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Matt DeutschBecause we’re always striving to improve and evolve, that’s exactly what we’re doing with this feature in The Pinnacle Newsletter Blog.  Many of you have made it clear that you like seeing the details of recent split placements in the newsletter, and that’s why we include them.

However, we believe that certain details of the placement—like the industry in which it was made and the position title involved—represent just the tip of the iceberg.  We want to dig deeper into HOW you’re making these split placements.  And WHY is that?  So that other Network recruiters can build upon your success, put into practice the techniques they see described here, and enjoy similar success themselves.

In short, we want more Preferred Member recruiters making more split placements, and one of the best ways to do that is to communicate exactly how other recruiters have made split placements in the past.  For example, “Regular communication with another Top Echelon Network Preferred Member” is the number-one reason listed by recruiters for why split placements occur.  The problem is this: that description is very general.  We’re going to drill down into that reason and dig up the specifics, such as who did what and when they did it.

Will we be able to do that with all of the split fee recruiting network placements that occur in Top Echelon Network?  Probably not, but if you’ve made a split placement in the Network recently, don’t be surprised if I give you a call and ask a bunch of questions.

Because inquiring, split-minded recruiters want to know.




Job order recruiter: Doug Meeker of Career Search Associates

Candidate recruiter: Bob Allen of The ManCom Team, Inc.


Action causing placement: Regular communication with another Top Echelon Network Preferred Member


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Sue ChristianJob order recruiter: Michele Hafez of KV Resources, LLC

Candidate recruiter: Susan Christian of PRI Business Services, Inc.


Action causing placement: The job order or candidate was found by searching Top Echelon Network’s split databases.


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Job order recruiter: Maria Hemminger of MJ Recruiters, LLC

Candidate recruiter: David M. Sgro of True North Consultants, Inc.


Action causing placement: Regular communication with another Top Echelon Network Preferred Member


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Eric BergAmy Recker, CPCJob order recruiter: Amy Recker of Ridgeway Professionals, Inc.

Candidate recruiter: Eric Berg of JN Adams & Associates, Inc.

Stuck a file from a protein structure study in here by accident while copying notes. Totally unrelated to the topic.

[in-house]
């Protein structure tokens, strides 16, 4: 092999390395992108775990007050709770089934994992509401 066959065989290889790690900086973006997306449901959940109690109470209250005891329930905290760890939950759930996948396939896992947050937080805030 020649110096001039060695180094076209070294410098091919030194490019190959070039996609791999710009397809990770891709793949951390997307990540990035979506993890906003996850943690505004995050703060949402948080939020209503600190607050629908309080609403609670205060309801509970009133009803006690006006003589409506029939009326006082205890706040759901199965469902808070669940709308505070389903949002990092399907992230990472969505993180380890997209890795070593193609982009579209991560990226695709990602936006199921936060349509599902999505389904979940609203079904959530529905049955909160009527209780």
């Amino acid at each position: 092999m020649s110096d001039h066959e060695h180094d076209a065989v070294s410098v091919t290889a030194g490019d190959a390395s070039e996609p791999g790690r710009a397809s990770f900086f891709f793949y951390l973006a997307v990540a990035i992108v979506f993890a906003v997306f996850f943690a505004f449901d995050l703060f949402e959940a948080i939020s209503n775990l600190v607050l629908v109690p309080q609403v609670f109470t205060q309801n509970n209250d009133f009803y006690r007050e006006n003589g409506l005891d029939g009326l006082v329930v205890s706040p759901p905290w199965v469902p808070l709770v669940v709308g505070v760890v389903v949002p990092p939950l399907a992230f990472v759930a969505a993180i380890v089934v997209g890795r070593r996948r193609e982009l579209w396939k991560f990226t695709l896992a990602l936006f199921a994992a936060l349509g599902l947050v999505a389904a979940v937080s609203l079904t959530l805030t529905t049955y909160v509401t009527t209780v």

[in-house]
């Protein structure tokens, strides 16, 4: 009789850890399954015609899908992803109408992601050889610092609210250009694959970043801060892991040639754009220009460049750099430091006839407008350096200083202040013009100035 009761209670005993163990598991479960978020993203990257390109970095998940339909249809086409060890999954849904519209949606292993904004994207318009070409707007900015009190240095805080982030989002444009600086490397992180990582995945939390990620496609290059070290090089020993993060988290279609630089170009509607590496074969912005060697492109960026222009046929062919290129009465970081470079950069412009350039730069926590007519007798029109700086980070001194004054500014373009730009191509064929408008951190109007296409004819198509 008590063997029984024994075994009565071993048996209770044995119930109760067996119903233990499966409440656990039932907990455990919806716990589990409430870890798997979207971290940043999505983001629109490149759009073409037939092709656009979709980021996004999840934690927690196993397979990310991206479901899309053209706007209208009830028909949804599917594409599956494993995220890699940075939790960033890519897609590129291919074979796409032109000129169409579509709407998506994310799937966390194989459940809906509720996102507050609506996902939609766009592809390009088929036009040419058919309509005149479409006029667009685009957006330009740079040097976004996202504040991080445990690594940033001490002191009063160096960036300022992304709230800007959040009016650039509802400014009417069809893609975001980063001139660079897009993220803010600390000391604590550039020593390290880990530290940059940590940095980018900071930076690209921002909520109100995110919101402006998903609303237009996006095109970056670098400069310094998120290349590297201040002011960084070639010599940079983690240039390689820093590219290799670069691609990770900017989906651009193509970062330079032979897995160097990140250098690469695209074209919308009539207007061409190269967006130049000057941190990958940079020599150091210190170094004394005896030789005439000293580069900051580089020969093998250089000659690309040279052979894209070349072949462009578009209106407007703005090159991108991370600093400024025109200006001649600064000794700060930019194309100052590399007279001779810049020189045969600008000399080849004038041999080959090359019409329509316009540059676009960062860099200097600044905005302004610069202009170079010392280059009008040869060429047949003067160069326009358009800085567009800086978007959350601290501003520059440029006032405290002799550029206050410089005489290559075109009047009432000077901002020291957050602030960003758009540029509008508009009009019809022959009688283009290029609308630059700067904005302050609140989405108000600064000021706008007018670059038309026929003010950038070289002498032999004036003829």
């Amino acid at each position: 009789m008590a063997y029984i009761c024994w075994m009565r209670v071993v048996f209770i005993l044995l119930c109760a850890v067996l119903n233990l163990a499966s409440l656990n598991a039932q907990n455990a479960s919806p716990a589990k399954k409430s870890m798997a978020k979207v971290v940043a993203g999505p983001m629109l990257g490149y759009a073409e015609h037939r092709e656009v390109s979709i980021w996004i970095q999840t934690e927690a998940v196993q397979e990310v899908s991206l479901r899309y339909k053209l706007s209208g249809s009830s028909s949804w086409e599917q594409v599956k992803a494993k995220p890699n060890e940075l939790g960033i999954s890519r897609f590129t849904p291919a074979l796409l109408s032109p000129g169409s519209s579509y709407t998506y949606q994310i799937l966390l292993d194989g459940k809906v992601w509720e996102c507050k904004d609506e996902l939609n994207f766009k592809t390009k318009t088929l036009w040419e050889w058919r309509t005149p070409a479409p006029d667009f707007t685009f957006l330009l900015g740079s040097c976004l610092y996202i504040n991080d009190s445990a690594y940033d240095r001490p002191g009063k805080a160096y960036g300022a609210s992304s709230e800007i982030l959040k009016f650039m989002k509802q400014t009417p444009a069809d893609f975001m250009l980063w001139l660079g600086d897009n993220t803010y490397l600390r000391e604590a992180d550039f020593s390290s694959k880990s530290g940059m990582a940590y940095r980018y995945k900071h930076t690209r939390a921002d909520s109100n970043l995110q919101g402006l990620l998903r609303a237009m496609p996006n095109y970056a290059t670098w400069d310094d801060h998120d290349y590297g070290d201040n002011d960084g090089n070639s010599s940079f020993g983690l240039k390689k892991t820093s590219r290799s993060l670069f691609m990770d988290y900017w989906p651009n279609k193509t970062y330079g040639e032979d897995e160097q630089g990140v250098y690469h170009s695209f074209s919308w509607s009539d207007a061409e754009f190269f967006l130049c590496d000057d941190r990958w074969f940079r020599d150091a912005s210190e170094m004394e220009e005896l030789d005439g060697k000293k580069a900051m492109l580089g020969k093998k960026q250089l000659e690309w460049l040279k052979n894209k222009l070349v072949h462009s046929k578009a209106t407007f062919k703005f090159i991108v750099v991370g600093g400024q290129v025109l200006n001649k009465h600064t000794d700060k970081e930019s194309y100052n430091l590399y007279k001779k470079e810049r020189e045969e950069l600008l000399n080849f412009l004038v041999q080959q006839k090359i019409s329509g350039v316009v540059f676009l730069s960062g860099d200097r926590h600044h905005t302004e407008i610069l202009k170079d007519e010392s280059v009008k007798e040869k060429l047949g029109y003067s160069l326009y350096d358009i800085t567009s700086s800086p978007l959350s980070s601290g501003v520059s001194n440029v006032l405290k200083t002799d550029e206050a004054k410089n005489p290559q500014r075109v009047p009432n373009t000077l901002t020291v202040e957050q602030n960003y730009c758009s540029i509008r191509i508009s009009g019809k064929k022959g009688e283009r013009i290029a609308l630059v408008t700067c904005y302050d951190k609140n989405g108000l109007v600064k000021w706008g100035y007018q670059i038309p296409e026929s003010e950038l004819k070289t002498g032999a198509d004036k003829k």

Action causing placement: The job order or candidate was found by searching Top Echelon Network’s split databases.


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DeAnna MetcalfNick StoiaJob order recruiter: Deanna Metcalf of TeamLink Global

Candidate recruiter: Nick Stoia of ASAP Search & Recruiters


Action causing placement: Regular communication with another Top Echelon Network Preferred Member recruiter


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Stacy PursellScott ConnellJob order recruiter: Stacy Pursell of The Pursell Group, LLC

Candidate recruiter: Scott Connell of the Connell Group, LLC


Action causing placement: The job order or candidate was found by searching Top Echelon Network’s split databases.


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Remember, you can opt out of having your placement highlighted, if you so choose.  All you have to do is send an email to indicating your desire to be left out.  Once you do so, you won’t be included in future installments of this feature.

If you’d like to see the amount of the fees associated with each of the placements listed above, login to the Members’ Area and click on the profiles of the recruiters involved.  The fee totals will be included along with those placements.

To find out how YOU can become a Preferred Member recruiter in Top Echelon Network, click here.

'Comments' and Compliments

If you boiled it all down, what’s the number-one factor for making split placements in Top Echelon Network?  The answer: TRUST!

It’s been proven time and time again.  That’s why it’s one of The Four Pillars of Top Echelon Network and arguably the most important.  Why is that?  Because trust between Trading Partners doesn’t usually lead to just one split placement . . . it often leads to multiple split fee recruiting placements!

As you might have guessed, trust is the theme of this week’s installment of “‘Comments’ and Compliments.”  That’s because no matter how many split placements Preferred Member recruiters make with each other, they never seem to get tired of heaping praise upon their Trading Partners.

If you’d like to compliment your Trading Partner for a recent split placement (or placements), send your comments to

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“This is the second time that Dave and our process has worked.  Every IT order I take, Dave goes with me to meet with my client.  We split the fee no matter what.  This is what our Network is all about . . . trust!”

Submitted by Maria Hemminger of MJ Recruiters, LLC regarding her split placement with David M. Sgro of True North Consultants, Inc.

Position Title—Senior Developer
Fee Percentage—20%

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Pat McCombsJohn Snyder“John knew his candidate extremely well and was very helpful during the entire placement process.  Thanks, John!”

Submitted by Pat McCombs of KB Search Team, LLC regarding her split placement with John Snyder of CareersPro, Inc.

Position Title—Production Supervisor
Fee Percentage—Flat fee